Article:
Where a board has an even number of directors, the vote of one-half of the board's total members can block the corporation from agreeing to the demand. Thus, the Complaint must allege with particularity that at least two of the four New Energy directors do not pass the applicable Aronson or Rales test to excuse demand.
II. Inadequate Internal Controls and False and Misleading Statements Claims
The parties dispute first whether the futility of demand as to the claims that New Energy failed to implement effective internal controls over financial reporting and made false and misleading statements in its public disclosures properly is evaluated under Aronson or Rales.
Demand futility for these claims is evaluated under Rales because plaintiffs " do not challenge any particular business decision"
made by the current directors. In urging otherwise, plaintiffs claim that the board " knowingly implemented, and consciously acquiesced in the persistence of, materially deficient internal controls and made knowingly false and misleading statements in the Company's SEC reports."  But the core of these allegations is a Caremark  claim that the board, and specifically those directors on the audit committee, failed adequately to monitor New Energy's internal controls and its public disclosures. The Complaint does not allege that the board approved the purportedly fraudulent conduct or that it consciously " permitted a known violation of law by the corporation to occur."  Thus, under Rales, for demand to be excused as to these claims, the particularized allegations of the Complaint must create a reasonable doubt that at least two of the four directors on the board could not have acted impartially in considering a demand.
According to plaintiffs, the directors could not have acted impartially because each faced a substantial likelihood of liability. Specifically, plaintiffs claim that each director " approved and/or permitted the wrongs alleged herein to have occurred and participated in efforts to conceal or disguise those wrongs from the Company's stockholders" and " authorized and/or permitted the false statements to be disseminated directly to the public."  Additionally, plaintiffs argue that Cui, Liu, and Yaish each faced a substantial likelihood of liability from their roles on the audit committee. As members of the audit committee, those three directors were allegedly required to " review annually the adequacy of the Corporation's internal control over financial reporting" and " review with representatives of management and representatives of the independent accounting firm the Corporation's audited annual financial statements prior to their filing." 
The fundamental problem with plaintiffs' argument is that the directors are exculpated from liability unless plaintiffs' allegations " involved intentional misconduct, fraud, or a knowing violation of law."  Plaintiffs fail to allege such misconduct. The three outside directors -- Cui, Liu, and Yaish -- did not join the board until May and June 2010, long after much of the misconduct of which plaintiffs complain. Plaintiffs assert, for example, that " [w]hen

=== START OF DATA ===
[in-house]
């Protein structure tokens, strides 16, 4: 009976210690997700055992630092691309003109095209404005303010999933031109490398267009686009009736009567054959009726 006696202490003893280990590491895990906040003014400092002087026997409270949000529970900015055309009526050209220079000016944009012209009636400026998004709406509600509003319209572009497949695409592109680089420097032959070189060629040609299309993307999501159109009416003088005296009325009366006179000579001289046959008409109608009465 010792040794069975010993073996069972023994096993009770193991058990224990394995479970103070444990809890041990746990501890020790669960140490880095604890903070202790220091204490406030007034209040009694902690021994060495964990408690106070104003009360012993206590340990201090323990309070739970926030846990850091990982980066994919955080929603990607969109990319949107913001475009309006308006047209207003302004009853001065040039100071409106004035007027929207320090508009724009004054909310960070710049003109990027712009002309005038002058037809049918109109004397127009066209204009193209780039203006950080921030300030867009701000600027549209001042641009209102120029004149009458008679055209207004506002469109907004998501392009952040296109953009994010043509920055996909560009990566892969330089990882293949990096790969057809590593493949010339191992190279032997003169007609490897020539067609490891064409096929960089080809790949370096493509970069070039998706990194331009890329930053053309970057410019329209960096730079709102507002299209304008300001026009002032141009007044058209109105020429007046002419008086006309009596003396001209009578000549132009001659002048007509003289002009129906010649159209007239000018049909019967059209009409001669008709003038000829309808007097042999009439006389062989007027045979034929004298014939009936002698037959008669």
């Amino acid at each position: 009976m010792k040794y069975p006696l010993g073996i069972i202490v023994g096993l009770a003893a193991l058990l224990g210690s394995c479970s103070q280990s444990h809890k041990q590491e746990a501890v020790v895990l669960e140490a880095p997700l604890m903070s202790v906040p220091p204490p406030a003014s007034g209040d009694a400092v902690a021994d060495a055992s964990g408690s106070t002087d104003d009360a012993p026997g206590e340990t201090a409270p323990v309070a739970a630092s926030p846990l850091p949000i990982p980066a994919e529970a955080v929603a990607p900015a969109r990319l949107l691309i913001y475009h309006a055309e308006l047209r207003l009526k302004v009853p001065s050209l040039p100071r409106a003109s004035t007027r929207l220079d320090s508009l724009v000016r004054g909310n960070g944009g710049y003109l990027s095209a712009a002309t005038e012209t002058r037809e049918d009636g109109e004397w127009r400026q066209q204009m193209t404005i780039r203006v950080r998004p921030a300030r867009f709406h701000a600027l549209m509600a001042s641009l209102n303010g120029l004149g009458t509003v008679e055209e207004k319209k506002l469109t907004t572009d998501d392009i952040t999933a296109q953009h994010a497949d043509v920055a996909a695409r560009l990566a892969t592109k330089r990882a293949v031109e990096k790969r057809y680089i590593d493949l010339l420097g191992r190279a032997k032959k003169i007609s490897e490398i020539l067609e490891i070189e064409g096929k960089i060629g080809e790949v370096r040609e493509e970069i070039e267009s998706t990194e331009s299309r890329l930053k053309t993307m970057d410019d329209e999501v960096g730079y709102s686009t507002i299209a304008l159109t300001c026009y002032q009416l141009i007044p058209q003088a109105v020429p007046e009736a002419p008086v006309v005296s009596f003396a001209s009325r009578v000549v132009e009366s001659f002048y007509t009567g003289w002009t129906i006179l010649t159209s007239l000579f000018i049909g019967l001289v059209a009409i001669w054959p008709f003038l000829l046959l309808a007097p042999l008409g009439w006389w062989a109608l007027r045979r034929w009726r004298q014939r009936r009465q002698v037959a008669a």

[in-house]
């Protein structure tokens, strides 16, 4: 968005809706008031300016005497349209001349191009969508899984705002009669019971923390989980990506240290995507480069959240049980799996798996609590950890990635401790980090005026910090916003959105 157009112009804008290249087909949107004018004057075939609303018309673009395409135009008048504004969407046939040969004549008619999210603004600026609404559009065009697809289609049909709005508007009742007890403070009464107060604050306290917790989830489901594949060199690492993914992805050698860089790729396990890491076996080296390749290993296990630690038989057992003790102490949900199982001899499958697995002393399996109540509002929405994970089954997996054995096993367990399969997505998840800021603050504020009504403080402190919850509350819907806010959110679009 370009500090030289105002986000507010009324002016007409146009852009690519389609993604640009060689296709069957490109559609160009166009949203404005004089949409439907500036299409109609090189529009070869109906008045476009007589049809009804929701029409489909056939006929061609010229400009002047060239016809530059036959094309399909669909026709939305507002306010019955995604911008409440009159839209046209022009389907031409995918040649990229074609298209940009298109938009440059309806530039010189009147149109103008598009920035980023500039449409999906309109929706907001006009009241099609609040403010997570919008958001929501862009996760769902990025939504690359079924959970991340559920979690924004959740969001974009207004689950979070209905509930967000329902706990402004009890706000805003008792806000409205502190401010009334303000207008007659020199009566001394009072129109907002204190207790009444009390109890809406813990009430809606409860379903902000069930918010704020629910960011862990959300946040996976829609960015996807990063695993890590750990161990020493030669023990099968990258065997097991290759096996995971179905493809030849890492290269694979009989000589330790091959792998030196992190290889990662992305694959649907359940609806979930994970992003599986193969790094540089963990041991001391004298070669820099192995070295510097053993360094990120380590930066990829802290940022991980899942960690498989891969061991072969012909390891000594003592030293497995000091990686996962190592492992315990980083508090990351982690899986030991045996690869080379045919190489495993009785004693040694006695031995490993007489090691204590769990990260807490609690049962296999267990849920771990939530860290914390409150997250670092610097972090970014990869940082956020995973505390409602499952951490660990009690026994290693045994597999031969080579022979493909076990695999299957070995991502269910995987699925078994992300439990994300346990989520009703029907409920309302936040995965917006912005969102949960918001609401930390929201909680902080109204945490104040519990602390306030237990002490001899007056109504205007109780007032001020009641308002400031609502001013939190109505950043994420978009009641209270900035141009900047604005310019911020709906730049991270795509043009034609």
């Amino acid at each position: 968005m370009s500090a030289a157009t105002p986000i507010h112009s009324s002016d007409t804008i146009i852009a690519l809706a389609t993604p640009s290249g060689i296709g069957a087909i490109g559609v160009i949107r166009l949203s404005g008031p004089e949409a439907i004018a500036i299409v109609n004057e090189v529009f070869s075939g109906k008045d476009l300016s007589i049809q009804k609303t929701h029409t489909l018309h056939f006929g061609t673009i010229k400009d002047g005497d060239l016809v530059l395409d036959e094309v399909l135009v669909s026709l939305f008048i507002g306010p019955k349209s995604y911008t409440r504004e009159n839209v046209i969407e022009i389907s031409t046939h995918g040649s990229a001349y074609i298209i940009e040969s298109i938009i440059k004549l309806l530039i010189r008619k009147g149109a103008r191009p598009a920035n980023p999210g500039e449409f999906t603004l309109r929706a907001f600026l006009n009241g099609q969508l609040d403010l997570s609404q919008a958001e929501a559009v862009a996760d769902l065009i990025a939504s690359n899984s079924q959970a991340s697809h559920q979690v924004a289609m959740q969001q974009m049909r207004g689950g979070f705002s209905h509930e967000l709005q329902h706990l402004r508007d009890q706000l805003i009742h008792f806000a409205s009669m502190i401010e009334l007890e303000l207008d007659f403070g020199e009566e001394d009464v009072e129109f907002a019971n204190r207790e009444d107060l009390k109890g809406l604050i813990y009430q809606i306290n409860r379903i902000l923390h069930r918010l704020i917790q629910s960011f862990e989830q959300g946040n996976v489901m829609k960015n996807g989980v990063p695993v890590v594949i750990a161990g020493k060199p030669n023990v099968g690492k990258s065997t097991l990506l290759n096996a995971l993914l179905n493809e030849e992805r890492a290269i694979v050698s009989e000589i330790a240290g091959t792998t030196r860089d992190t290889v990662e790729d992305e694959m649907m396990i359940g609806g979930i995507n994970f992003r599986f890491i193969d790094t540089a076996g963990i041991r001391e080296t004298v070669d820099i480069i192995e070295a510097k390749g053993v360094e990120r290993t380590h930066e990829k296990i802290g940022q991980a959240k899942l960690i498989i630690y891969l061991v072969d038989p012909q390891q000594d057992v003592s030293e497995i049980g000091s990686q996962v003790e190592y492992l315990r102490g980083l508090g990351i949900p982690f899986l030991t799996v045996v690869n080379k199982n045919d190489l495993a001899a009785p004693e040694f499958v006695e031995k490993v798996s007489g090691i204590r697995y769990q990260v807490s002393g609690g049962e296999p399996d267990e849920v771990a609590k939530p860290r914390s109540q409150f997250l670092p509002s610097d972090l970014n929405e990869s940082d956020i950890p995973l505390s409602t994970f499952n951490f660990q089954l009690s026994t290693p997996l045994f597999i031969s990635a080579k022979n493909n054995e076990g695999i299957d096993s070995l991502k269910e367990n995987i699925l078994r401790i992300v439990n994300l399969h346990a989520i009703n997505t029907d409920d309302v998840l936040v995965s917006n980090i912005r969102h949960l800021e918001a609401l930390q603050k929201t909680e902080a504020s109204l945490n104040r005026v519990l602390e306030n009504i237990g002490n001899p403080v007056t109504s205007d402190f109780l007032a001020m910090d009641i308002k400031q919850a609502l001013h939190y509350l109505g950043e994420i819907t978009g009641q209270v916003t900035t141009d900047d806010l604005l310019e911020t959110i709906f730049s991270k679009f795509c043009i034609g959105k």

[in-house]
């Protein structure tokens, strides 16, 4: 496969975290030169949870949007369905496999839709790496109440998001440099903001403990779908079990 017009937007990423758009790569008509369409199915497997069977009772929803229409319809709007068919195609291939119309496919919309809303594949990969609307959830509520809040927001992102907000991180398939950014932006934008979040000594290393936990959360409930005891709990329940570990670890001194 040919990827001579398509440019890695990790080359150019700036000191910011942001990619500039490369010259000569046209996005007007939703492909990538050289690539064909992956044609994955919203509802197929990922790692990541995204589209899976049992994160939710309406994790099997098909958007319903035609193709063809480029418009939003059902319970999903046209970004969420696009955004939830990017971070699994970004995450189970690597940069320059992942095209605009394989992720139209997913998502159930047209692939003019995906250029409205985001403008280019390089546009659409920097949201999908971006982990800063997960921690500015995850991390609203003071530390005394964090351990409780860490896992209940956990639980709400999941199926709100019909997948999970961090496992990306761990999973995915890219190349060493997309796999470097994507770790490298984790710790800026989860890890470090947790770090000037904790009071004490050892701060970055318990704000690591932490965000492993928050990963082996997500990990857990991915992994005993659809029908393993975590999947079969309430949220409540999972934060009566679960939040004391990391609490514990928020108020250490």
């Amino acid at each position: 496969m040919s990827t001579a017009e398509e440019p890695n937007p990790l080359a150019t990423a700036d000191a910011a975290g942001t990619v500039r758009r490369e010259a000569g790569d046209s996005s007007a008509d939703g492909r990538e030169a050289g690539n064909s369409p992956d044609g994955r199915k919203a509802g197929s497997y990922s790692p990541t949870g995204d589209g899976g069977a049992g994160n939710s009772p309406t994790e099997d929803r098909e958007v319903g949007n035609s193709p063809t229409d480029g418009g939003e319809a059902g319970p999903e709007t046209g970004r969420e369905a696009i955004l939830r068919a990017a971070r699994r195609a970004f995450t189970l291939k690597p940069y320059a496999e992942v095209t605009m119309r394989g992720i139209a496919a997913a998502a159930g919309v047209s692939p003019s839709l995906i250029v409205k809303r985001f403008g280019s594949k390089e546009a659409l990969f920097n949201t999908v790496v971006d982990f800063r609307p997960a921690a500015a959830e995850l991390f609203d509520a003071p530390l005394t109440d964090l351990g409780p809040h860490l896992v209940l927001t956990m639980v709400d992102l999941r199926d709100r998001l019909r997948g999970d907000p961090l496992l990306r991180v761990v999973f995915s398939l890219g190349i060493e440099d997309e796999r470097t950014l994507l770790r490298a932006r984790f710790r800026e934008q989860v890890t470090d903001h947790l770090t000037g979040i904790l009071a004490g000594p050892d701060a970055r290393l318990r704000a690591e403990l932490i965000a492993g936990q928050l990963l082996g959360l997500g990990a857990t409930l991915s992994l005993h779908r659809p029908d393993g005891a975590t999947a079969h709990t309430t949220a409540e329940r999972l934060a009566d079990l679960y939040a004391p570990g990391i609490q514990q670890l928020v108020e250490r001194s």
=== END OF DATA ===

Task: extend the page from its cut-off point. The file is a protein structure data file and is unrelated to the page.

New Energy filed its false and misleading 2009 Form 10-K," " there was no audit committee" and that defendants Li and Yu had " only a general understanding of U.S. GAAP and internal control over financial reporting."  ButCui, Liu, and Yaish were not associated with New Energy at that time and therefore could not face a substantial likelihood of liability for such conduct. In fact, plaintiffs themselves allege that the audit committee was formed within a month after these three directors joined the board.
Nevertheless, plaintiffs claim that Cui, Liu, and Yaish faced a substantial likelihood of liability because they " did not come in and slam on the brakes."  Plaintiffs assert that the audit committee reviewed the SEC reports which " continued to insist that internal controls remained effective" and that New Energy's " financial statements remained accurate."  In so doing, plaintiffs argue that the directors " consciously ignor[ed] the SEC's obvious warnings" and additional factors that should have put them on notice of wrongdoing. This argument faces several insurmountable difficulties.
Plaintiffs have not alleged facts " suggesting that the director defendants prepared the financial statements or that they were directly responsible for the [alleged] misstatements or omissions."  " The Board's execution of . . . financial reports, without more, is insufficient to create an inference that the directors had actual or constructive notice of any illegality."  Moreover, allegations that the wrongdoing fell " within [the] delegated authority of a board committee" does not give rise to a substantial threat of personal liability without other particularized allegations demonstrating knowledge of wrongdoing. The Complaint alleges only that the SEC reports contained false statements and material omissions, some of which were signed by all of the officers and directors, and that Cui, Liu, and Yaish should have reviewed them pursuant to their audit committee responsibilities. This is insufficient because such allegations do not establish any notice of illegality or fraudulent conduct.
The same is true of plaintiffs' argument that the Court should infer knowledge of wrongdoing because New Energy allegedly " filed financial statements with the SEC that showed substantially more revenue than those filed in China" and submitted certain financial statements with " unusual discrepancies."  The Complaint does not allege that the directors prepared or were responsible for those financial statements, nor does it allege any other facts that would have put the directors on notice of the purported discrepancies in New Energy's financial statements. Even assuming